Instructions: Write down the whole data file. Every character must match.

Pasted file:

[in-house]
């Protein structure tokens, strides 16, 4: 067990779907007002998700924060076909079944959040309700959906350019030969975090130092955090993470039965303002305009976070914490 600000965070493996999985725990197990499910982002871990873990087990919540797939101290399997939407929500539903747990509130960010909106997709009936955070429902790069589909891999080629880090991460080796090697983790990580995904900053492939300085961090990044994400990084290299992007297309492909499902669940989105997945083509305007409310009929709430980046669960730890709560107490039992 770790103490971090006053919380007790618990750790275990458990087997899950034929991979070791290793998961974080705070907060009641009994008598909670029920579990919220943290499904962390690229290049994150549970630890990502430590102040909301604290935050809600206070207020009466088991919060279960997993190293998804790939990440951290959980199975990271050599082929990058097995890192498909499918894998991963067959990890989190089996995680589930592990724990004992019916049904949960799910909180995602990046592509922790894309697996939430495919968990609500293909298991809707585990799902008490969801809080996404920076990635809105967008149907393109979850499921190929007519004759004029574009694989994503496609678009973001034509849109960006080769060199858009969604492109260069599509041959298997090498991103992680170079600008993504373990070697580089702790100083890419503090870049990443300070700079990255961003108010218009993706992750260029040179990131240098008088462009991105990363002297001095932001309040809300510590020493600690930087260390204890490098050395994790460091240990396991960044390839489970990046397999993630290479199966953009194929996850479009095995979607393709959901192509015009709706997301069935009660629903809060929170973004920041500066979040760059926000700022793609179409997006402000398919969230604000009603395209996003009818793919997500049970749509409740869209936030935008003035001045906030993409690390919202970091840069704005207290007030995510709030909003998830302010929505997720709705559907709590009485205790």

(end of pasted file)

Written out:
[in-house]
């Protein structure tokens, strides 16, 4: 067990779907007002998700924060076909079944959040309700959906350019030969975090130092955090993470039965303002305009976070914490 600000965070493996999985725990197990499910982002871990873990087990919540797939101290399997939407929500539903747990509130960010909106997709009936955070429902790069589909891999080629880090991460080796090697983790990580995904900053492939300085961090990044994400990084290299992007297309492909499902669940989105997945083509305007409310009929709430980046669960730890709560107490039992 770790103490971090006053919380007790618990750790275990458990087997899950034929991979070791290793998961974080705070907060009641009994008598909670029920579990919220943290499904962390690229290049994150549970630890990502430590102040909301604290935050809600206070207020009466088991919060279960997993190293998804790939990440951290959980199975990271050599082929990058097995890192498909499918894998991963067959990890989190089996995680589930592990724990004992019916049904949960799910909180995602990046592509922790894309697996939430495919968990609500293909298991809707585990799902008490969801809080996404920076990635809105967008149907393109979850499921190929007519004759004029574009694989994503496609678009973001034509849109960006080769060199858009969604492109260069599509041959298997090498991103992680170079600008993504373990070697580089702790100083890419503090870049990443300070700079990255961003108010218009993706992750260029040179990131240098008088462009991105990363002297001095932001309040809300510590020493600690930087260390204890490098050395994790460091240990396991960044390839489970990046397999993630290479199966953009194929996850479009095995979607393709959901192509015009709706997301069935009660629903809060929170973004920041500066979040760059926000700022793609179409997006402000398919969230604000009603395209996003009818793919997500049970749509409740869209936030935008003035001045906030993409690390919202970091840069704005207290007030995510709030909003998830302010929505997720709705559907709590009485205790």